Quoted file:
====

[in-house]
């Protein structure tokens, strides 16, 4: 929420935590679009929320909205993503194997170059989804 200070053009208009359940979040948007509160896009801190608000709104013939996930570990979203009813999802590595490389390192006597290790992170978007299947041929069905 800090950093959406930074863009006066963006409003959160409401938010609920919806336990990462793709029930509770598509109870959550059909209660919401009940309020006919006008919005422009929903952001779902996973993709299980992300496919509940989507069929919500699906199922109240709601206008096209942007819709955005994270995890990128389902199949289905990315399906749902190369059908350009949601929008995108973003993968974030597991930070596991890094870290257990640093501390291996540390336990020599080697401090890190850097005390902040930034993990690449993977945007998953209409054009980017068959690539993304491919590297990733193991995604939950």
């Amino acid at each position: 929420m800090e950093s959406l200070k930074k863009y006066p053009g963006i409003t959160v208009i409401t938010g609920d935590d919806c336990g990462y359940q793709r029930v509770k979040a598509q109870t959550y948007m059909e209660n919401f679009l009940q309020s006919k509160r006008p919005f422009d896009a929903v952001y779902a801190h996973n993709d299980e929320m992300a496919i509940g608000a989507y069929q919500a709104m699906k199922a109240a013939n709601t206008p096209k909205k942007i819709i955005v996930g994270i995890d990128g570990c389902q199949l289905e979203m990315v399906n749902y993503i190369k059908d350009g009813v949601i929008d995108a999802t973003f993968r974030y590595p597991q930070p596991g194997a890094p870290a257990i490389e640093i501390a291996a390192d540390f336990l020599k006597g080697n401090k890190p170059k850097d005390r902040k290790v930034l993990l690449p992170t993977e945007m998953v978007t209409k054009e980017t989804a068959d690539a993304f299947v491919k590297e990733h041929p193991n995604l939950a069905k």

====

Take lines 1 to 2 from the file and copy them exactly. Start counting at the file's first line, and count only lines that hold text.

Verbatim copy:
[in-house]
């Protein structure tokens, strides 16, 4: 929420935590679009929320909205993503194997170059989804 200070053009208009359940979040948007509160896009801190608000709104013939996930570990979203009813999802590595490389390192006597290790992170978007299947041929069905 800090950093959406930074863009006066963006409003959160409401938010609920919806336990990462793709029930509770598509109870959550059909209660919401009940309020006919006008919005422009929903952001779902996973993709299980992300496919509940989507069929919500699906199922109240709601206008096209942007819709955005994270995890990128389902199949289905990315399906749902190369059908350009949601929008995108973003993968974030597991930070596991890094870290257990640093501390291996540390336990020599080697401090890190850097005390902040930034993990690449993977945007998953209409054009980017068959690539993304491919590297990733193991995604939950």